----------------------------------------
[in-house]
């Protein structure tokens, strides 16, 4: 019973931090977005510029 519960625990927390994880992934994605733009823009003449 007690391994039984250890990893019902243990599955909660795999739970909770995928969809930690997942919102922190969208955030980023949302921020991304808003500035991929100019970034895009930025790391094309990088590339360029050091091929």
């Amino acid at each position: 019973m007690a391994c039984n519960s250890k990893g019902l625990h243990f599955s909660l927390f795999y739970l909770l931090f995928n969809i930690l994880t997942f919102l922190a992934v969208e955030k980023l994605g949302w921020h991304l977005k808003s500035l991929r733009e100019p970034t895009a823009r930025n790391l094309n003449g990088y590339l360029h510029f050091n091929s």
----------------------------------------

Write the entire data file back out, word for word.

[in-house]
């Protein structure tokens, strides 16, 4: 019973931090977005510029 519960625990927390994880992934994605733009823009003449 007690391994039984250890990893019902243990599955909660795999739970909770995928969809930690997942919102922190969208955030980023949302921020991304808003500035991929100019970034895009930025790391094309990088590339360029050091091929």
């Amino acid at each position: 019973m007690a391994c039984n519960s250890k990893g019902l625990h243990f599955s909660l927390f795999y739970l909770l931090f995928n969809i930690l994880t997942f919102l922190a992934v969208e955030k980023l994605g949302w921020h991304l977005k808003s500035l991929r733009e100019p970034t895009a823009r930025n790391l094309n003449g990088y590339l360029h510029f050091n091929s």